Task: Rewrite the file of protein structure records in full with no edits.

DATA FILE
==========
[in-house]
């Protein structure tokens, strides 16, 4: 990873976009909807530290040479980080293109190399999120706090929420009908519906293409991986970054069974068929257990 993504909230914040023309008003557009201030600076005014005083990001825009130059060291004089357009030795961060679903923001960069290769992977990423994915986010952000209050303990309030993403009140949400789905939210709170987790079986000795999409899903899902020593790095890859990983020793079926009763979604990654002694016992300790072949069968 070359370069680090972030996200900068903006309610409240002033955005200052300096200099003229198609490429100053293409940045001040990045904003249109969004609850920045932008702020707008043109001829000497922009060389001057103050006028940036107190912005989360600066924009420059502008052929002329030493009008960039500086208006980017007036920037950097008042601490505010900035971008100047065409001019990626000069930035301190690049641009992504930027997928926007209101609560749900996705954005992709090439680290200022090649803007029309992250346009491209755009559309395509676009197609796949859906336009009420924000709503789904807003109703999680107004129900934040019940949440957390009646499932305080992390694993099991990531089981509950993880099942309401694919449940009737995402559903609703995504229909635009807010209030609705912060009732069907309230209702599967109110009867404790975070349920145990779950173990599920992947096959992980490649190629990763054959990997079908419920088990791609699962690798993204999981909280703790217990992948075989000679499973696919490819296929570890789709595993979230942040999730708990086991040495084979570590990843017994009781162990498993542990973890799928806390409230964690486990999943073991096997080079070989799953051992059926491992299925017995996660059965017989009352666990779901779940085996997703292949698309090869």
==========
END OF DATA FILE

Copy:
[in-house]
């Protein structure tokens, strides 16, 4: 990873976009909807530290040479980080293109190399999120706090929420009908519906293409991986970054069974068929257990 993504909230914040023309008003557009201030600076005014005083990001825009130059060291004089357009030795961060679903923001960069290769992977990423994915986010952000209050303990309030993403009140949400789905939210709170987790079986000795999409899903899902020593790095890859990983020793079926009763979604990654002694016992300790072949069968 070359370069680090972030996200900068903006309610409240002033955005200052300096200099003229198609490429100053293409940045001040990045904003249109969004609850920045932008702020707008043109001829000497922009060389001057103050006028940036107190912005989360600066924009420059502008052929002329030493009008960039500086208006980017007036920037950097008042601490505010900035971008100047065409001019990626000069930035301190690049641009992504930027997928926007209101609560749900996705954005992709090439680290200022090649803007029309992250346009491209755009559309395509676009197609796949859906336009009420924000709503789904807003109703999680107004129900934040019940949440957390009646499932305080992390694993099991990531089981509950993880099942309401694919449940009737995402559903609703995504229909635009807010209030609705912060009732069907309230209702599967109110009867404790975070349920145990779950173990599920992947096959992980490649190629990763054959990997079908419920088990791609699962690798993204999981909280703790217990992948075989000679499973696919490819296929570890789709595993979230942040999730708990086991040495084979570590990843017994009781162990498993542990973890799928806390409230964690486990999943073991096997080079070989799953051992059926491992299925017995996660059965017989009352666990779901779940085996997703292949698309090869």